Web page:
|Old Sicamous Road|
|...so glad I bought the heavy duty stroller for the woods ...|
“This couldn’t be true of a house where there is someone under one year old,” I thought, so I went over to see if Landon Hicks had woken anyone in his house.
Laynie was up, but not the baby, and though Glen encouraged her to take the run with me, the baby was awake by the time his mom had her running shoes on, so Glen suited up and off to the trail we went
Glen pushing the baby along the Trans Canada Highway until we came to the Walking Cycling Trail that follows Old Sicamous Road right into town.
The walk was equally enjoyable the next day.
|Art bought me a telephoto lens for my birthday|
I learn something new every time I walk the trail – and especially with an old forester.
Here is my laundry list of new things I saw along the way and new hints that Glen gave me to help me truly enjoy the forest.
|Art and Teague, fishing at 6 am|
You can see them in the lower left hand side of the picture, barely a dot on the water.
We stopped again to look at the barrier that Highways constructed about 20 years ago.
There is a potential slide area, one where the rocks could come down and cover the railroad track.
|highways slide barrier|
Stopping at this point to look up to the highway and then down to the water is well worth the time spent there, getting an idea of where the slide comes from and how it could impact the railroad below.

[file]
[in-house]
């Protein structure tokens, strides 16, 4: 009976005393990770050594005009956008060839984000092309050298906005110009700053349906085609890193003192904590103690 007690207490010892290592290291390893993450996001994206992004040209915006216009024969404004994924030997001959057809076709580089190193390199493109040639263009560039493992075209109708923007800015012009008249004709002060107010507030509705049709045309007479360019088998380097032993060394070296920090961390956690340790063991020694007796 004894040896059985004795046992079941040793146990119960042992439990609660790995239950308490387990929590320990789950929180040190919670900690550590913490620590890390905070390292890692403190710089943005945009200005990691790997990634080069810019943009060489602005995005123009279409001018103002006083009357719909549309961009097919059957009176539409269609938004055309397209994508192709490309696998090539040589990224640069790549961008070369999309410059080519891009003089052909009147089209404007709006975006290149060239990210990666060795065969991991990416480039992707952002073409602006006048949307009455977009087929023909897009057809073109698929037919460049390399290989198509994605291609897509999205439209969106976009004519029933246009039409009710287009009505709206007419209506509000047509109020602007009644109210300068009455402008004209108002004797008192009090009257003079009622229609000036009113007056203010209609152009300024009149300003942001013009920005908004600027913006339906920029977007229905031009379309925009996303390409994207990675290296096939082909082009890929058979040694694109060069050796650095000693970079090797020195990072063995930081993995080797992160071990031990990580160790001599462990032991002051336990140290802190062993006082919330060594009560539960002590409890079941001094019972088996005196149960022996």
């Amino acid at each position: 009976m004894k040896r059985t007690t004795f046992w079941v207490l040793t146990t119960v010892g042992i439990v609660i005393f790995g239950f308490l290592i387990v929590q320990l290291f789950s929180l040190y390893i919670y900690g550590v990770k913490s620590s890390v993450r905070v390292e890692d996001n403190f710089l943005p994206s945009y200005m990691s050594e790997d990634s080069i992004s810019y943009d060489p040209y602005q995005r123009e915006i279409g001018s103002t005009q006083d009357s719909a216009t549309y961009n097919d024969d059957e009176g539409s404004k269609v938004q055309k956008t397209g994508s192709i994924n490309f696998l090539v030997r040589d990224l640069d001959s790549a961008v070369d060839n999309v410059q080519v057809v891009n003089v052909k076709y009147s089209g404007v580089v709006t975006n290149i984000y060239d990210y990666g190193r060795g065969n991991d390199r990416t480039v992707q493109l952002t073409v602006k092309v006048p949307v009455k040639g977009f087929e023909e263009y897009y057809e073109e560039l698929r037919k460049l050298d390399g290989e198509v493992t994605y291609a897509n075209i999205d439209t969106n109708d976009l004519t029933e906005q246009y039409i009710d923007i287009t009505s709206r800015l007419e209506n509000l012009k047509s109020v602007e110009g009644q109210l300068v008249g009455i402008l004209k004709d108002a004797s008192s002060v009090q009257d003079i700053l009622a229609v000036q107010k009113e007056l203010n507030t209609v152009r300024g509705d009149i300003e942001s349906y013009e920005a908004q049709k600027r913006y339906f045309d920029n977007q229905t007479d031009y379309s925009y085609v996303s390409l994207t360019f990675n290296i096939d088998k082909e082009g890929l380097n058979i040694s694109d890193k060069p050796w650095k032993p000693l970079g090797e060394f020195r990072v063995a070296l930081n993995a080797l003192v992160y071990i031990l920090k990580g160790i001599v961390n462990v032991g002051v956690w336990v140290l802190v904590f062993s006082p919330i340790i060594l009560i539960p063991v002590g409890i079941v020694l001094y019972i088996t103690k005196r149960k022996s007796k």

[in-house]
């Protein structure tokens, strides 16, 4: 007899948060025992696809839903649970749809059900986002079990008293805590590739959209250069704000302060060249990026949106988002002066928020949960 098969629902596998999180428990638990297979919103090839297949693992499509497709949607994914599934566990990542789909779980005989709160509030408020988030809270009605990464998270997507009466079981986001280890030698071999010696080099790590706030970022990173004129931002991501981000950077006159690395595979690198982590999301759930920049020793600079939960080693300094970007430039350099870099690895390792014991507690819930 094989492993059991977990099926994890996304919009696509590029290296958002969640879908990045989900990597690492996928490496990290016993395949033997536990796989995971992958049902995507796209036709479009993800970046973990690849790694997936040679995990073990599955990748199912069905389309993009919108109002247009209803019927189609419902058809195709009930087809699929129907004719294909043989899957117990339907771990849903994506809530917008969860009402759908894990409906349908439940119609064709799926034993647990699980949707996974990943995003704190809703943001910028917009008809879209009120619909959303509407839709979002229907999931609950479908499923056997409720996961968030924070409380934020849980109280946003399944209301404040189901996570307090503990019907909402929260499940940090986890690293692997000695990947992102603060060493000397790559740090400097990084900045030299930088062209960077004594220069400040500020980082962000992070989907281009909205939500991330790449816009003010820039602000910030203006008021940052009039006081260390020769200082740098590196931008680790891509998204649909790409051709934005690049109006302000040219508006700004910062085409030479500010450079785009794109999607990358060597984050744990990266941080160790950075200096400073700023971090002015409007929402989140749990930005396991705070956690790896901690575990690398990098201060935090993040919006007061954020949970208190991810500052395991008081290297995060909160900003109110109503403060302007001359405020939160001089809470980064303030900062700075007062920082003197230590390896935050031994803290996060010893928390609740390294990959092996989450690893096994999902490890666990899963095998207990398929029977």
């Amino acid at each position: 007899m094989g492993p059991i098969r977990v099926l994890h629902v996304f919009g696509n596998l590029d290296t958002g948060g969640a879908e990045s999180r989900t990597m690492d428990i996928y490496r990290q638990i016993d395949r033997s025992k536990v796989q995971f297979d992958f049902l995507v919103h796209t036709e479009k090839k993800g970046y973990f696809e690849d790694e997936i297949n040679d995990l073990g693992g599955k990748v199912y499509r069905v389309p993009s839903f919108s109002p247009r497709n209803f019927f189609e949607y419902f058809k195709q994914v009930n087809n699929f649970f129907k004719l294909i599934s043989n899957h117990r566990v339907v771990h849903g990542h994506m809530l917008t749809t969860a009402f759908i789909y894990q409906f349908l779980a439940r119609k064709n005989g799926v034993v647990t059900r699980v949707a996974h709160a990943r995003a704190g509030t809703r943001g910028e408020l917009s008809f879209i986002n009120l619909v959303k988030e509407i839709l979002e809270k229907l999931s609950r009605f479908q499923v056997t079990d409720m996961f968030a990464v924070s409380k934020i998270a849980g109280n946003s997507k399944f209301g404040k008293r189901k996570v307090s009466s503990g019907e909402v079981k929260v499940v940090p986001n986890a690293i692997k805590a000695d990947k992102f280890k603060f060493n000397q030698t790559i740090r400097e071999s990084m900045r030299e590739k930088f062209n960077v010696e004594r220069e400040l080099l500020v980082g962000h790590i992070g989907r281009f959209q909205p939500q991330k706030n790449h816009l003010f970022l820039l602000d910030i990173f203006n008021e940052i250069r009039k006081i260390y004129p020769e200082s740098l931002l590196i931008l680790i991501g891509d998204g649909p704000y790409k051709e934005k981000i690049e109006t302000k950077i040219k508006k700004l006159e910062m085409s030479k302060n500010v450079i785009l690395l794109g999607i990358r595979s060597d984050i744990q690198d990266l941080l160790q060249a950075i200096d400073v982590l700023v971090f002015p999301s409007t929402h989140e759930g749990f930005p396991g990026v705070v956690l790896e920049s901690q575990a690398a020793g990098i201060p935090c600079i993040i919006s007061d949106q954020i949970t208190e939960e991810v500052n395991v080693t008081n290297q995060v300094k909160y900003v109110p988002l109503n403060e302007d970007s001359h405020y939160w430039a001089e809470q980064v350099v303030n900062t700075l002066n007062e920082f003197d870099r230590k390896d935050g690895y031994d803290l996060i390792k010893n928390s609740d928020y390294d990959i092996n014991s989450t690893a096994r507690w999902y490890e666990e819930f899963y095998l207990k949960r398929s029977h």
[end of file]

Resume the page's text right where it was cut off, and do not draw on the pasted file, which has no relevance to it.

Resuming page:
One of the signs that I have missed along the way is one that is high on the highway side of the trail, instead of down low, at eye level as the other signs are.
“You can see it up there, a little higher than the goat’s beard,” Glen said, pointing to where the sign was nailed, high in a tree.
Sure enough, the 3 kilometre sign was hidden way up where I would have never seen it.
We had a long lesson on the difference between step moss and pipe cleaner moss.
“I could remember the Latin names with a little refresher,” he said, “but you get the idea with the common names.”
We paused for a minute to take pictures at a place where someone has built a small wooden bench on a look-out that gives a good view up toward The Narrows, a place where all three of us had our cameras in hand.
The Indian Pipe was in large patches along the trail – not hard to see, if one would just look down, which is where I was looking most of the time, to keep my footing secure.
|Look up. Look up.|
“Foresters are always told to look up”, said Glen, and indeed, he taught me how to see the difference between the cedar cover and the more mature Douglas Fir cover in the forest as we walked along, a new learning for me.